The conference provided academic analysis and fieldwork-research findings on the main dynamics and actors that are transforming the region, as well as on the links between local dynamics and broader trans-national trends.
The conference was structured in three thematic panels, dedicated respectively to:
- the social roots of radicalisation and violence, the transformations in the religious field and sectarianism;
- the new forms of governance from above and from below that emerged after the Arab Spring as well as their interactions in the new regional order;
- the conventional and unconventional diplomatic processes and initiatives, the role played by non-state actors, the faith-based diplomacy, the interplay between different levels and actors of mediation.
To conclude the conference, a roundtable with a selected group of international experts from the worlds of academia, practice and mass media discussed the key points highlighted in the three panels. The objective of this debate was to encourage connections, comparaisons and further perspectives.
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Monday 3 July 2017
9.30-13.00 / 14.30-18.30
Panel I – Examining the social roots of radicalisation in a comparative perspective
Chair: Olivier Roy / Discussant: Tine Gade, Sophie Lemière
What feeds religious and sectarian tensions? What are the roots of violent radicalisation? What does that entail in terms of prevention of violent extremism?
The panel will advance this debate by taking a comparative and grounded approach, presenting case studies from Western Europe and United States, including mass killings committed by non-Muslims. It will also study comparatively the foreign-fighters phenomenon in the Balkans, Tunisia, Egypt and Russia. A special focus will be dedicated to the Jihadisation of existing local struggles and cleavages in the Islamic world, with perspectives from South and South-East Asia, Mali, Iraq and the Caucasus.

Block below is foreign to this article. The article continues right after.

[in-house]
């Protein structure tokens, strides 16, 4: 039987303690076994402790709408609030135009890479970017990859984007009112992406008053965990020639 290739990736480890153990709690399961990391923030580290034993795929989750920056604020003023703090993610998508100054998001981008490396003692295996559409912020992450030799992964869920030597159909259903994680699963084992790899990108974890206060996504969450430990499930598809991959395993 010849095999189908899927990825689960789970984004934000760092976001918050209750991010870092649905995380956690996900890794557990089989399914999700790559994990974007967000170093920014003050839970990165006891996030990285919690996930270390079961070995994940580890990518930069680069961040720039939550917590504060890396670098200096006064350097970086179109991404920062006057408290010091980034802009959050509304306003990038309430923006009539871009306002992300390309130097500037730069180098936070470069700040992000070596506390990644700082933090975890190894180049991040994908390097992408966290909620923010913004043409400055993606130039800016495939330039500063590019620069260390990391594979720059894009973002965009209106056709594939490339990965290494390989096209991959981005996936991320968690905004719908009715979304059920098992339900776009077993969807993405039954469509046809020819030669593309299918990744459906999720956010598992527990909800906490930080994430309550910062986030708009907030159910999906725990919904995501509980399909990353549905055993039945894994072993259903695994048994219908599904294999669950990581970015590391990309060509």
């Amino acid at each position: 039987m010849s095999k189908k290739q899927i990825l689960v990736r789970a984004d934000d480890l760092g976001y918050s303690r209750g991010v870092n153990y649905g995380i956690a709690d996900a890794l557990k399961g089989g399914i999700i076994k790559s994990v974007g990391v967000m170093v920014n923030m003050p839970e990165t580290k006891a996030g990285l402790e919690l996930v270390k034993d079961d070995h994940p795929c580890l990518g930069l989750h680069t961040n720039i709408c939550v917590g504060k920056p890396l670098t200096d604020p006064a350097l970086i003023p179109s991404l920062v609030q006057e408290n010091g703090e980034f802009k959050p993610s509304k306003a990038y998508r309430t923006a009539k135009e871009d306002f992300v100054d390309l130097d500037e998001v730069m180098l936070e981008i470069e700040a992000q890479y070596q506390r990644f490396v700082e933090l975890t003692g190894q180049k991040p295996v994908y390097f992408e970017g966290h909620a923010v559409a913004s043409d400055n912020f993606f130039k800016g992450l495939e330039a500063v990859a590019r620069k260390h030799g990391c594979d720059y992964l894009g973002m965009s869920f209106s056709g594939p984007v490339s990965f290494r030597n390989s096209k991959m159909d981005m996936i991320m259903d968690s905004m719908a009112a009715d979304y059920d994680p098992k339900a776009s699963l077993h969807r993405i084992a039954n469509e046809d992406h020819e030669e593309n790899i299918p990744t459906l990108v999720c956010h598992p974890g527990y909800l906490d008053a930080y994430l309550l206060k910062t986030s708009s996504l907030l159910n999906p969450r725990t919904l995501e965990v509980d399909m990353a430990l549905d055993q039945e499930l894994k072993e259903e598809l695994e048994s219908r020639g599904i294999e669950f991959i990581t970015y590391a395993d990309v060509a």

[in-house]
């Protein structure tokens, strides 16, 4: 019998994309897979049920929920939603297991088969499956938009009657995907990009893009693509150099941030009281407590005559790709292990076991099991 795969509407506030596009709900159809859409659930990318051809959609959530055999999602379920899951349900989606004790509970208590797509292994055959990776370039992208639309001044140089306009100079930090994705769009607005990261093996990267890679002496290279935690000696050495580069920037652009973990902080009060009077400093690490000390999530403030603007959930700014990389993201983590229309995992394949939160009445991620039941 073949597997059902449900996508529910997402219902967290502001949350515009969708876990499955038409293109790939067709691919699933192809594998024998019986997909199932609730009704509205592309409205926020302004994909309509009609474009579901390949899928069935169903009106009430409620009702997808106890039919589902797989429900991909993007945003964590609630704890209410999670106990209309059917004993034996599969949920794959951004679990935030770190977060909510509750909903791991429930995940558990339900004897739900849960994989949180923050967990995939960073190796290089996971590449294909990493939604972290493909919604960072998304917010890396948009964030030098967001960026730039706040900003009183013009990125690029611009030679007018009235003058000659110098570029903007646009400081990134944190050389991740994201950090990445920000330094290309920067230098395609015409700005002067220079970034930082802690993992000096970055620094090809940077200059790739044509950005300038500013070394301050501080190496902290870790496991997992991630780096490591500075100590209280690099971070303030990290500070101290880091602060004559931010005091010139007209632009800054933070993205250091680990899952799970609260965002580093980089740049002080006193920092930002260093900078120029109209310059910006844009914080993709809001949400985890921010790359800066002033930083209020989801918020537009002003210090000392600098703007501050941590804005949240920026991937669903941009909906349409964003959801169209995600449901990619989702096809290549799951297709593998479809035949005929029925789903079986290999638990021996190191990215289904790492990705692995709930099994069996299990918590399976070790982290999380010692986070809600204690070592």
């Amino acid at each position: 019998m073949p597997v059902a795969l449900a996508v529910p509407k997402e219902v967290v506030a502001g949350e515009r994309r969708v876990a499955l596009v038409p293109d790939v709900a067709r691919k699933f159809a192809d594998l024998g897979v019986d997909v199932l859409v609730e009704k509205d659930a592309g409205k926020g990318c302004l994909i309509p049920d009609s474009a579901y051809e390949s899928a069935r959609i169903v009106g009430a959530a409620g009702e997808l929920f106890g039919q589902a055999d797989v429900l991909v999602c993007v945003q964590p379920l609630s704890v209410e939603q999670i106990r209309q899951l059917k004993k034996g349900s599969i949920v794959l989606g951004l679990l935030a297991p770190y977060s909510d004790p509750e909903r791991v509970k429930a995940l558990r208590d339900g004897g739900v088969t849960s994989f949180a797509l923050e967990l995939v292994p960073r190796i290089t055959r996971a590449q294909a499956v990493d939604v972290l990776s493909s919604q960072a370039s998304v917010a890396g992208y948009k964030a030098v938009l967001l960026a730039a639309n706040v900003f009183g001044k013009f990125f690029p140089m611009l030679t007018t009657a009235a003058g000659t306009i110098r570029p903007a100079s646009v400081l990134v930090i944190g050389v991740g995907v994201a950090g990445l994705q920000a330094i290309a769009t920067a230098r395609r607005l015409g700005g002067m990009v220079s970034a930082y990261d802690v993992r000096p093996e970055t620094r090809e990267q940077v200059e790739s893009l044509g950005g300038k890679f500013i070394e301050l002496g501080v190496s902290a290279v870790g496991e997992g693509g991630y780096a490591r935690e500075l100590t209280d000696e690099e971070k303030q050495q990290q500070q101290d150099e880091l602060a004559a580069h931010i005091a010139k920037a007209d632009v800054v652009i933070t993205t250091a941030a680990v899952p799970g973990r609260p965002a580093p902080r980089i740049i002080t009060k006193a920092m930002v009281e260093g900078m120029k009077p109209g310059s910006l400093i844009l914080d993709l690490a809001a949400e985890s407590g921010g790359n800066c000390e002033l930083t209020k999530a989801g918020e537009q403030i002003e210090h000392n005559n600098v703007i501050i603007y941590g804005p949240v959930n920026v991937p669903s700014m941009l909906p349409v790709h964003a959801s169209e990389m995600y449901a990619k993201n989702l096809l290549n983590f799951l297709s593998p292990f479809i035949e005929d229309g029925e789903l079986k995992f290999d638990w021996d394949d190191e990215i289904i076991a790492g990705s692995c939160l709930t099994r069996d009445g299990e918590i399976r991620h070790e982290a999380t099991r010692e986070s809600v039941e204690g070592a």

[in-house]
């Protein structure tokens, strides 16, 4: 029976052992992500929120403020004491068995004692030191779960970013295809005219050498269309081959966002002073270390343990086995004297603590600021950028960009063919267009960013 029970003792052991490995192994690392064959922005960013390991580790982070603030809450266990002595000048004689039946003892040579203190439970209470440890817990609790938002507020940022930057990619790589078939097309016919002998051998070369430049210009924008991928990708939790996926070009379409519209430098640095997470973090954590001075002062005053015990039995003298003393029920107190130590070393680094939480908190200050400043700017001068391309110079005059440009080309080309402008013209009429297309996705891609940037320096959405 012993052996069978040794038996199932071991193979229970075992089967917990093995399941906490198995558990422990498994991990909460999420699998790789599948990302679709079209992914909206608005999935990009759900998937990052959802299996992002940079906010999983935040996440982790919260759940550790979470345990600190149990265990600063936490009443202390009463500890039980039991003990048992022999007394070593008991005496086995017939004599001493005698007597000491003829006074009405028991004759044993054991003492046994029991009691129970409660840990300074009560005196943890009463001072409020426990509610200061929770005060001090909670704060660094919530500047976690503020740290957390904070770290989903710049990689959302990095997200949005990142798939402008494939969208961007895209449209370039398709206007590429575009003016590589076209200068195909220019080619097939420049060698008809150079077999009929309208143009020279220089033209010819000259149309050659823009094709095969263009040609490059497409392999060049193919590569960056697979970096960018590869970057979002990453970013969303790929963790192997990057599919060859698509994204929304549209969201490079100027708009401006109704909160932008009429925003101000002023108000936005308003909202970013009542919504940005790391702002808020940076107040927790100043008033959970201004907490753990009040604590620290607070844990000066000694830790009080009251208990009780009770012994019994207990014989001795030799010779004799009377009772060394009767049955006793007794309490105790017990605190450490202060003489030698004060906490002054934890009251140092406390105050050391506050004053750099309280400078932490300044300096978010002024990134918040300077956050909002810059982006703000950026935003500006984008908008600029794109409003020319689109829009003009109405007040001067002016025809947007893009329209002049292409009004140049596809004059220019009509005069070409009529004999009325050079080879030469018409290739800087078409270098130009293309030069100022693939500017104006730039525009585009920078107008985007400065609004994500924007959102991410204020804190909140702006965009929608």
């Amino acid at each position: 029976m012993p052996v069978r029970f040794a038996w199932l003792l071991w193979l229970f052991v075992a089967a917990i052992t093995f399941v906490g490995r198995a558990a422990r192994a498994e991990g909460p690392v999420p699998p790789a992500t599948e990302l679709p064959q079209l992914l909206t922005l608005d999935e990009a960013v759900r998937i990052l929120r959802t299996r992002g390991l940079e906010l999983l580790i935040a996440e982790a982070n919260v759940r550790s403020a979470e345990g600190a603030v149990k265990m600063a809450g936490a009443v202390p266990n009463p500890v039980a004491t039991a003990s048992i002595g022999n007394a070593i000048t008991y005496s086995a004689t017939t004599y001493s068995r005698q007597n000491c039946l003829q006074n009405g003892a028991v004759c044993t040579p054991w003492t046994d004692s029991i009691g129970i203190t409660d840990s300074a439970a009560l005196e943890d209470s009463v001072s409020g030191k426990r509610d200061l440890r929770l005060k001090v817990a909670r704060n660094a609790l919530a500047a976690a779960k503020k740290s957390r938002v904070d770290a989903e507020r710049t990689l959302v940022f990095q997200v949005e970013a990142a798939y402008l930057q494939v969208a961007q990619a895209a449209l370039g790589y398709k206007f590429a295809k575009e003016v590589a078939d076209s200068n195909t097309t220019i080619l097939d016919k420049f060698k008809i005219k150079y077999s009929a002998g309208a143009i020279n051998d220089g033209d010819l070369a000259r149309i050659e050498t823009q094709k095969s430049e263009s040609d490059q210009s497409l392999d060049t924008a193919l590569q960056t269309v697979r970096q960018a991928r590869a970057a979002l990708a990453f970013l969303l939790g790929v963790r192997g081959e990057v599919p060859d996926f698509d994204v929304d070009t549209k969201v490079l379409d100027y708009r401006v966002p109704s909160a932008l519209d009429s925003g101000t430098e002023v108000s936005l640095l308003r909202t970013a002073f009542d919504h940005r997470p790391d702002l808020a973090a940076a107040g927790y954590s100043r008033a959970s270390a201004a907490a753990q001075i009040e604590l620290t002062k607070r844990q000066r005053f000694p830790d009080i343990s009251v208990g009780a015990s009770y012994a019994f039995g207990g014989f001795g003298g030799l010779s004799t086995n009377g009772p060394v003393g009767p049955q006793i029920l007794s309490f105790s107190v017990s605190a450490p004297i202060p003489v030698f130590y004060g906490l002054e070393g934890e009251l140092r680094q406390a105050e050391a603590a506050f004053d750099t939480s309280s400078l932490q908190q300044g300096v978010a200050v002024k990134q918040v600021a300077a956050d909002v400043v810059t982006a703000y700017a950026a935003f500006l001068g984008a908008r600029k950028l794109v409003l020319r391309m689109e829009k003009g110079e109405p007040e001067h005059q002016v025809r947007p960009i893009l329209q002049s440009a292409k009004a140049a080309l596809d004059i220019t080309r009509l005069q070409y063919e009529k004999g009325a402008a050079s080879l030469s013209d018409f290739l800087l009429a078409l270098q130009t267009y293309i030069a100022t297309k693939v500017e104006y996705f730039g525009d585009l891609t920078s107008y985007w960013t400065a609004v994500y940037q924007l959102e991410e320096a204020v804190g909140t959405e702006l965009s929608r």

Tuesday 4 July 2017
9.30-13.00 / 14.30-18.30
Panel 2 – Who really governs in the Middle East?
Chair: Virginie Collombier / Discussants: Amr Adly, Hamza Meddeb
Which actors have gained prominence in the crisis areas? Which models of governance have they put in place? What does that mean for conflict resolution and post-conflict reconstruction? What new patterns of interaction between political and economic actors have emerged locally and at the regional level? How will the new political economy of the region impact stabilisation and reconstruction policies?
The panel will focus on the new map of formal and informal actors and powers on the ground, which emerged as a consequence of the withering away or collapse of central states. It will take into consideration the local, national and transnational mechanisms and networks. It aims to analyse new forms of governance from above and below, as well as their interactions in the new regional order. The panel’s objective is to provide inputs for rethinking inclusive and functioning polities, stabilisation and conflict resolution, reconstruction and development within the context of a new regional order.
Wednesday 5 July
Panel 3 – Many players for a high stake game: Assessing multi-track diplomacy and its role in addressing crises in the Middle East and North Africa
Chair: Luigi Narbone / Discussants: Agnes Favier, Cynthia Salloum
Which initiatives have achieved positive results, which have failed, and why? What kind of interplay and complementarity can we observe between state and non-state diplomatic action, and more specifically between conventional and non-conventional diplomatic processes? More generally, what types of tools are needed to achieve stabilisation and sustainable long-term resolution of crises and conflicts in the region?
The panel will examine the advantages and limitations of both conventional and non-conventional diplomatic processes, and mediation tools in the Middle East and North Africa, post-2011. It will take a critical look at successful but also foiled or failed initiatives and assess the innovative role played by non-conventional actors in the diplomatic sphere.
Crises and conflicts in the Middle East : What policy responses